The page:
New Delhi : How does a warming environment affect rainfall, cropping patterns, livelihoods? What could be the alternatives that people whose livelihoods are hit by the effects of climate change do to cope? An initiative by Britain and Canada seeks to study and tackle the effects of climate change in South Asia, in tandem with TERI and Jadavpur University in India and similar institutes in neighbouring Pakistan and Bangladesh.
Canada’s International Development Research Centre (IDRC) and the UK’s Department for International Development (DFID) have launched a research programme to “take a fresh approach to understanding climate change and find ways to adapt” in some of the hot spots.
The programme, named Collaborative Adaptation Research Initiative in Africa and Asia (CARIAA), a seven-year Canadian dollar 70 million research initiative, seeks to study the effects of climate change in three hot spots — semi-arid regions, river deltas and Himalayan river basins.
K.S. Murali, senior programme officer with IDRC, told IANS: “We try to understand what are the different scenarios that can happen with one degree rise in temperature, with a two-degree rise in temperature.”
In semi-arid regions, for example in Madhya Pradesh, where there is relatively high temperature and the rainfall hovers between 300-700 mm a year, rise in temperature can badly hit cropping patterns, said the researcher.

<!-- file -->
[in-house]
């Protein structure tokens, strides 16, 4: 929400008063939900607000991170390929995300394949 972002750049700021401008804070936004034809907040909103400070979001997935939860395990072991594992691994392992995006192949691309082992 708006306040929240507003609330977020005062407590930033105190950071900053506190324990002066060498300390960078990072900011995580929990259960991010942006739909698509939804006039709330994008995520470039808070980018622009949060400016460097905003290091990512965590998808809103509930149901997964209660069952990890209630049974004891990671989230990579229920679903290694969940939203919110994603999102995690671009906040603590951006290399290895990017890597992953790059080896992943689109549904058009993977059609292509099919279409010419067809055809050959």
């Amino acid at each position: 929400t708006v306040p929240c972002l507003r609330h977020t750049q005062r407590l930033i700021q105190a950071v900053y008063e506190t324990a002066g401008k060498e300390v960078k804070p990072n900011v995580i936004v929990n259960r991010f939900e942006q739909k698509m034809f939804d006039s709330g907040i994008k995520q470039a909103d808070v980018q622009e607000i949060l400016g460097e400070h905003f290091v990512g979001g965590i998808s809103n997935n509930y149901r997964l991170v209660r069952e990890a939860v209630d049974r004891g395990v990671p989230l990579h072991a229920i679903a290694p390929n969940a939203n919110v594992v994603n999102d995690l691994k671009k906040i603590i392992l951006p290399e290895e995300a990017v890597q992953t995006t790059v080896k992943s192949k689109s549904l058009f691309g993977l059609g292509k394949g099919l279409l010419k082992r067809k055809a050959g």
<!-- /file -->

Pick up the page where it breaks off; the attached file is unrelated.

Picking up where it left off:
Semi-arid areas are dominated generally by dry land and agriculture is rain fed, or dependent on rainfall. “If the rain becomes erratic, or the area receives less rain, or it is not distributed equally, the cropping pattern is affected badly and cultivation is hit. Not just the summer temperature, the winter temperature too gets affected, and there is high rate of evaporation,” he said.
The effects of climate change on river deltas, where the river meets the sea, and coastal estuaries are also to be studied. This includes the Sundarbans mangrove forest shared between India and Bangladesh.Climate change would also affect the Himalayan river.
By Ranjana Narayan